One of my client's families asked me how to get their 20-year-old daughter, Susan, started on a lifetime of investing. They asked specifically about savings bonds because conventional wisdom says that savings bonds are a “safe”
investment.


It’s true that savings bonds are a safe investment. But their safety comes at a cost. Savings bonds produce about a 1% annual rate of return. They grow steadily, but at a snail’s pace — certainly not enough to illustrate the long-term value of investing.


At a 1% annual rate of return, the value of the savings bond would double after 72 years. I said, “I’ve got a better plan for your daughter.” For the past year, she had been working part-time after school and had made about $10,000. That income enabled us to open a Roth IRA in Susan’s name and contribute $6,000.

The rules on Roth IRAs state that you can contribute up to $6,000 per year, as long as your income exceeds your contributions. The rules do not say where the contributions have to come from.


Susan received no tax break today for making the contribution to the Roth, nor would her parents. However, the funds invested in the Roth grow tax-free for life, and withdrawals (which could start at age 59 and a half) are also tax-free.
Obviously, $6,000 per year initially didn’t seem like a lot to my clients. They asked me, “What does $6,000 really do for her?”


I explained that if they contributed $6,000 per year for 20 years, they would make a total contribution of $120,000 to Susan. If the investments averaged a 7% annual rate of return (which we have seen in index ETFs over the past 20 years), those contributions would more than double to $250,000 by the time Susan turned 40.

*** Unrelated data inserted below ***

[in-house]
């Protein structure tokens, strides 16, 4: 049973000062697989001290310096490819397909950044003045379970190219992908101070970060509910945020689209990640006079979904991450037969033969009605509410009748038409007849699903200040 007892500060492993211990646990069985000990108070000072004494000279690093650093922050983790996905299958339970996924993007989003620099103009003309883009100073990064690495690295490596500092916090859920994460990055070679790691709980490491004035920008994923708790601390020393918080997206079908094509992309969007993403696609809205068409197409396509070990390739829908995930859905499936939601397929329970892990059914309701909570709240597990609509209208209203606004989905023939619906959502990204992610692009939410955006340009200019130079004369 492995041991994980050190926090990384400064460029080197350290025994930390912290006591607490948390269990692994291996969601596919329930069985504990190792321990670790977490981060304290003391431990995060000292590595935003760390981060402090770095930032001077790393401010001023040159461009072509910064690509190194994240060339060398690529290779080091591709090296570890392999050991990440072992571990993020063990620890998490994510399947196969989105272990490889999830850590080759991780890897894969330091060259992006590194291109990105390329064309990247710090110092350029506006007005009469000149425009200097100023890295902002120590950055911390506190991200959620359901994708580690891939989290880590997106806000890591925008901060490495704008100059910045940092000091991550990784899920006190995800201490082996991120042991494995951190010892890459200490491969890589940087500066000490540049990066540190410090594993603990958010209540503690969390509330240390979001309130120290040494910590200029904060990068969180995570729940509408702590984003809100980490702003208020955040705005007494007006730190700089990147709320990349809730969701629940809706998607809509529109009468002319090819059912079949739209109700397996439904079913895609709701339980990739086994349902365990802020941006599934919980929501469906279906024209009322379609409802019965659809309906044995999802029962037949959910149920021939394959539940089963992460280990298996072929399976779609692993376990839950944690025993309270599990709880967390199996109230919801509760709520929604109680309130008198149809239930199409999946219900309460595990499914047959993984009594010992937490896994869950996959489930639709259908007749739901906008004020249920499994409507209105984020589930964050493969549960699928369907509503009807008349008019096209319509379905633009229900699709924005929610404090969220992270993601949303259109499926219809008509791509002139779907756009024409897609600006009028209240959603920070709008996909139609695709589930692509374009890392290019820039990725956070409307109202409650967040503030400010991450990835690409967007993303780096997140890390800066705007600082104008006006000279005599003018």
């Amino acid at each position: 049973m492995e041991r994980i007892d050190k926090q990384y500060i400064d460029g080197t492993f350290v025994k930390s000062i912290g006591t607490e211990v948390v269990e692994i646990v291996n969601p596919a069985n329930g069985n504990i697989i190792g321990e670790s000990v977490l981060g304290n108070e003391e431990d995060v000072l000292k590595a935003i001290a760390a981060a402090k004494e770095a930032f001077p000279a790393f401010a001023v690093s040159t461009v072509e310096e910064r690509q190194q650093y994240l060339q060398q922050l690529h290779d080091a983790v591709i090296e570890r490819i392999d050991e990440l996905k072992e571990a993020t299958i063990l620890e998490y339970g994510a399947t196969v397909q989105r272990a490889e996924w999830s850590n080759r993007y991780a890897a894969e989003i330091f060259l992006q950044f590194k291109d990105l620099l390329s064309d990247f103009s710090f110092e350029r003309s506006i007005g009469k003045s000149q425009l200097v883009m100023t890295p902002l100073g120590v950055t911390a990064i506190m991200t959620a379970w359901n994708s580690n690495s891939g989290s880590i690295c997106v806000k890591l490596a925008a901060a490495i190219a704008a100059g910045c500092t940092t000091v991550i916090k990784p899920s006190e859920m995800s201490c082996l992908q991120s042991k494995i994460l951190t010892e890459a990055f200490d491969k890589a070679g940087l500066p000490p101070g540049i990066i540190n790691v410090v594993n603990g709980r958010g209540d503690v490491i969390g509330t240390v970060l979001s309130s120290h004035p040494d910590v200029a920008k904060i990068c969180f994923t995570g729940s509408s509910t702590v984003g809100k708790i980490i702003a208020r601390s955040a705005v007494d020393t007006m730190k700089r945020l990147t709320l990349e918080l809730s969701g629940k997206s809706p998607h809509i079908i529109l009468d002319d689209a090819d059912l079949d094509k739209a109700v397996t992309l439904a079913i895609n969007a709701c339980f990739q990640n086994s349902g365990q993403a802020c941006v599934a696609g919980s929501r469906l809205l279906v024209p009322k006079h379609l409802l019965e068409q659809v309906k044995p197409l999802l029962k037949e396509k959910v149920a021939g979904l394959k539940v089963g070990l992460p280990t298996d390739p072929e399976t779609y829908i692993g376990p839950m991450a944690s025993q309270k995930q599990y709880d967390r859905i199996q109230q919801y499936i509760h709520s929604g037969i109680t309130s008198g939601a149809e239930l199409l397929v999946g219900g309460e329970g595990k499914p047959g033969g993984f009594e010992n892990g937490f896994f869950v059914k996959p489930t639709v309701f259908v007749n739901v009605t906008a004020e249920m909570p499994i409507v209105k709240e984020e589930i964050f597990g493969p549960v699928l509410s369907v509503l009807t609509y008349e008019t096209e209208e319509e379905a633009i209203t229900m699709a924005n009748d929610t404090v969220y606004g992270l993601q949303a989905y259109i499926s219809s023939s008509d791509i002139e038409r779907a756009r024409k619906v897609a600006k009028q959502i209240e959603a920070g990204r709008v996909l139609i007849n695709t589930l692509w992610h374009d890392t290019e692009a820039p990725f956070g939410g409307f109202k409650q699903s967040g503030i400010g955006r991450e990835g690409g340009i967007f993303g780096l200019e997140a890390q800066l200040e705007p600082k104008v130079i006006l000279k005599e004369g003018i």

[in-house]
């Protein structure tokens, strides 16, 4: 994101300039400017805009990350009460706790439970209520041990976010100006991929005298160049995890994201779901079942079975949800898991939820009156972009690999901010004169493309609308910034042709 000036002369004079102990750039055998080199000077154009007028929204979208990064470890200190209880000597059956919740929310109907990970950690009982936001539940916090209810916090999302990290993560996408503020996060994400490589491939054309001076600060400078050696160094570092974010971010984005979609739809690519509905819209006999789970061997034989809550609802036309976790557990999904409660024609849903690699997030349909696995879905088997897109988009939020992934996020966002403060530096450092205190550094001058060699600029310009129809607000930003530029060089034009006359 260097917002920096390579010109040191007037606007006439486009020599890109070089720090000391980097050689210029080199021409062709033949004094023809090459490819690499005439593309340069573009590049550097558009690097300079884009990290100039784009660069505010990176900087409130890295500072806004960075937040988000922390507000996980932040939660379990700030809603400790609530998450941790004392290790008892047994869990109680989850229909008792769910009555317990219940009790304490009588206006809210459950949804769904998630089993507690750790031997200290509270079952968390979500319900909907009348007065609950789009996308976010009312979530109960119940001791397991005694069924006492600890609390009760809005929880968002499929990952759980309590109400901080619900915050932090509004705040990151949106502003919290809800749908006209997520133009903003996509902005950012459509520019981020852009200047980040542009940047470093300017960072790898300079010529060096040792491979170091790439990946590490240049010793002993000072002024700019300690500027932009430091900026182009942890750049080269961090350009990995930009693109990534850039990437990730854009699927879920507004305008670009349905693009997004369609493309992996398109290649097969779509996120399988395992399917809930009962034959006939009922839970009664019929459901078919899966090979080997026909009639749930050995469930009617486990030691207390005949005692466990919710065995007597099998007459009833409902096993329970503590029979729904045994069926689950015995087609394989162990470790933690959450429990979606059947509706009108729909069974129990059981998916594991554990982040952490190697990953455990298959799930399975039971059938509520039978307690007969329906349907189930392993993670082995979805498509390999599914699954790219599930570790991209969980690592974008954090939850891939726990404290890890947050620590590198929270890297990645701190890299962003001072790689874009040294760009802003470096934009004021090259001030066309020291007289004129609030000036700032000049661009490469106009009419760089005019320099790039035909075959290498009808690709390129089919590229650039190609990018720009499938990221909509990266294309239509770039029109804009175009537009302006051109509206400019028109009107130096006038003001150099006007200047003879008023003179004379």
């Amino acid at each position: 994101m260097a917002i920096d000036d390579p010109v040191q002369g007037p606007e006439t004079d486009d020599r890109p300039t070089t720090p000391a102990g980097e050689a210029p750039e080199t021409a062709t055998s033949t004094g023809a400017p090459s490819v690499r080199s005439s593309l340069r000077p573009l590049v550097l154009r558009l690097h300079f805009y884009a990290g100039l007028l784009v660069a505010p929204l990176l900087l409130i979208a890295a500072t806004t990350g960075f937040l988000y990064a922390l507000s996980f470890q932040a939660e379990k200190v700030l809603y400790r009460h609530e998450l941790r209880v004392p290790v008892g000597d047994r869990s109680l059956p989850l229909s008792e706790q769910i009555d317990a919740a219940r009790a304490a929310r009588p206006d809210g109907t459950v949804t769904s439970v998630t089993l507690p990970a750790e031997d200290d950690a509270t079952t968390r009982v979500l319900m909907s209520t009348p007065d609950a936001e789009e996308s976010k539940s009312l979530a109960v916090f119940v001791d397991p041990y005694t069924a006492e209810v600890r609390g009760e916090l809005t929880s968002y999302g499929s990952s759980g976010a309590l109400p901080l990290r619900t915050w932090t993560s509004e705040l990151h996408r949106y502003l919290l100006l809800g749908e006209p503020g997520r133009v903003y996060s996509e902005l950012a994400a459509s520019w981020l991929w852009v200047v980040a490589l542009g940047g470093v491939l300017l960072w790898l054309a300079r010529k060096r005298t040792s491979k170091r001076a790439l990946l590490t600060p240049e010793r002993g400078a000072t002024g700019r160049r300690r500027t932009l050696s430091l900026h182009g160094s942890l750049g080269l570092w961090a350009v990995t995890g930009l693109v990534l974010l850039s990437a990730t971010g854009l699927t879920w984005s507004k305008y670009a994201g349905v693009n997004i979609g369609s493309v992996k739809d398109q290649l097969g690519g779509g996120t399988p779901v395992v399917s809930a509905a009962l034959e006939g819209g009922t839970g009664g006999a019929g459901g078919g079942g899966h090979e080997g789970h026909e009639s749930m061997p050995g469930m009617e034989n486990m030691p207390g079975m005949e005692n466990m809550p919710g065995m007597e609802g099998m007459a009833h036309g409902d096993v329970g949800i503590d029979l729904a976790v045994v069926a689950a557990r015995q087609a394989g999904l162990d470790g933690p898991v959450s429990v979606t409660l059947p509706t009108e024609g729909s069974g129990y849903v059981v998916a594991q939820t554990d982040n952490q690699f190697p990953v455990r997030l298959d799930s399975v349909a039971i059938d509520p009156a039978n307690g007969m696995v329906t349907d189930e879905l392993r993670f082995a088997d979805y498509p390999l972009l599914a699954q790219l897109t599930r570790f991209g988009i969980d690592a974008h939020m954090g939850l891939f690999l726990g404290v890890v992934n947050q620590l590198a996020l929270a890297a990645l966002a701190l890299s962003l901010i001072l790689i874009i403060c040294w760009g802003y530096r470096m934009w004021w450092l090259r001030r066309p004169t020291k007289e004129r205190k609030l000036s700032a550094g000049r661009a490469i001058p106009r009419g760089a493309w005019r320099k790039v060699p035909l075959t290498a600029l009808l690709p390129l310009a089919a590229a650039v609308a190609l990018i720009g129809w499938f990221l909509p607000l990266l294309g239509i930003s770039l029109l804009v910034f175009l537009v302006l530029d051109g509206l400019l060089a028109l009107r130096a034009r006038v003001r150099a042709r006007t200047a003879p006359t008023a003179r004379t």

If the parents made no further contributions after the 20th year, but the investment returns remained around 7%, the funds would double to $500,000 10 years later, and double again to $1 million 10 years later when Susan was 60 and eligible to take distributions. So, $120,000 invested at a rate of $6,000 per year for 20 years would ultimately be a gift of $1 million tax-free.
The parents said, “Sign us up!”

Wealth doesn’t come from gambling — it comes from compounding

One of the most important elements of successful investing is understanding the power of compounding. The calculations I made above are based on the Rule of 72.

The Rule of 72 is a simple calculation that shows you how long it will take your investments to double in value. In the above example, we assumed a 7% annual rate of return. Consider that 72 divided by 7 equals 10.3, meaning my clients’ daughter’s Roth IRA contributions would double in value approximately every 10 years. At a higher average rate of return — 10% — the calculation changes: 72 divided by 10 equals 7.2. If the markets average a 10% annual rate of return for 7.2 years, which is not unheard of, the investments] double approximately every 7 years.

Many amateur investors think investing is like gambling. Headline-grabbing events like the GameStop rally and the Bitcoin rollercoaster make people think that investing is all about finding rocket ship assets, riding them to their peaks and making huge returns in a very short period.